The leadership development model for product managers, ie behaviors, mindsets and attributes that the product managers are expected to display at various levels, is often poorly articulated.

As a result, the only way to measure product managers is based on the success of their product. On the other hand, product managers believe that career progression depends on luck; being at the right place, at the right time. As opportunistic as that may sound.

Last, but not least, learning on the job is an element that every product manager has encountered. And to be frank, I think it’s necessary to experience that, to some extent though. In the meantime, very few companies have put in place the right mechanisms to support a continuous learning mindset, or develop mechanisms that will allow their product workforce proactively grow. And the issue can get worse, if the product professionals’ managers don’t have experience in product management themselves, and therefore cannot support the learning curve of their team.

Looking for the right trainings, joining conferences and events, reading articles and experimenting on the job to find the ‘golden recipe’ are a few of the routes the product managers are individually taking to find their path and make it work. Based on gut feeling, or if they’re lucky enough, with support by external mechanisms.

How can the product gap be bridged?

In the Netherlands, we have built the first free mentorship program that focuses on peer-to-peer mentorship; from the product community to the product community.

Experienced product professionals pass their knowledge to those who want to learn more and find a clear way to further grow. It’s a self organizing concept, that focuses on the short and long term goals of the product community. The Product Lab was launched as an answer to the request of product professionals, who gave that feedback during interviews.

However, nurturing the product community should also be driven and maintained by companies.

Organizations need to articulate the product management leadership development model.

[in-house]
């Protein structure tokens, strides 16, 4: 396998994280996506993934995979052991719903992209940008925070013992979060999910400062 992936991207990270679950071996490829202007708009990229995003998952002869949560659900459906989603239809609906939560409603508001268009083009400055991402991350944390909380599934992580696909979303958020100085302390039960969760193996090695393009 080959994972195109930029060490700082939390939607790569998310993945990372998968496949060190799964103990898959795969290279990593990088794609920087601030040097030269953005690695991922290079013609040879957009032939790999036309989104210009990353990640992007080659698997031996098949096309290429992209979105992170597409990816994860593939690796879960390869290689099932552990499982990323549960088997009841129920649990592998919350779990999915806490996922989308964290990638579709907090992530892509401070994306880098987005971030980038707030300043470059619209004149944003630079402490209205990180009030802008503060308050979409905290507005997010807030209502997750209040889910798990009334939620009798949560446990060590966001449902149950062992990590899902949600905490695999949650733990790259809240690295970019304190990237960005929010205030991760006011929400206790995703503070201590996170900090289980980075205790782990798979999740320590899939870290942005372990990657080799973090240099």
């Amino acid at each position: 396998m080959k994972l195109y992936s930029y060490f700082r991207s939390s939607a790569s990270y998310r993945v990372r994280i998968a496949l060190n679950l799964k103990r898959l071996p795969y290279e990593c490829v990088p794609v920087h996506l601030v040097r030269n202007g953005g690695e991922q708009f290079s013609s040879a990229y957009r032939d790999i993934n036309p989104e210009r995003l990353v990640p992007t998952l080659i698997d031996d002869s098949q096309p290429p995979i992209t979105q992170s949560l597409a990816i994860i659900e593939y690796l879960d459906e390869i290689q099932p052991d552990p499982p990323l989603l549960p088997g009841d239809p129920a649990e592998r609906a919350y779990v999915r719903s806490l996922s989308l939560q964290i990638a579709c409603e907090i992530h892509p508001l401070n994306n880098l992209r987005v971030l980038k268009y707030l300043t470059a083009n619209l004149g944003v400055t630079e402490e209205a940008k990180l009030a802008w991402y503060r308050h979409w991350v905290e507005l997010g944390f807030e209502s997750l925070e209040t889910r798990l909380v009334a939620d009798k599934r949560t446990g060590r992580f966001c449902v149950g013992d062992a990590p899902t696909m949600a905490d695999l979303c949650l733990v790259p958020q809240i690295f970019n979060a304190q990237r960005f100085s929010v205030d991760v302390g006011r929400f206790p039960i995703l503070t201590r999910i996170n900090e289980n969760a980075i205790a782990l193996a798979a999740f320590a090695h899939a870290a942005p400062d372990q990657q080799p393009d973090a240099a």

That should include a concrete, actionable description of what the organization wants and expects from its product professionals. It should reflect the organization’s strategy and priorities and should be different than the competency lists all employees are assessed against. They should be specific, and dynamic, reflecting the changing landscape.

Leveraging a field-and-forum approach to design an end-to-end learning journey, is another step the organizations need to take to foster strong product professionals. It’s no secret that people learn better when they learn on the job. And the same applies to product managers. Rather than asking from the product professionals to watch videos, go to conferences or sit in classrooms, they can be supported on the job by being assigned to ambitious projects and coached through them on a weekly basis. It may be time consuming, but the product professionals will be thankful and loyal to you.

Last, but no least, hiring a product professional should be a high priority for senior leadership.

To put it out there, a product manager can make or break the success of your company. The decisions they are responsible for are highly strategic and can have a big impact on the speed and growth of a company. So, recruitment needs to spend a good amount of time in finding those professionals who have a great potential in growing into a product leader, if they’re not there yet.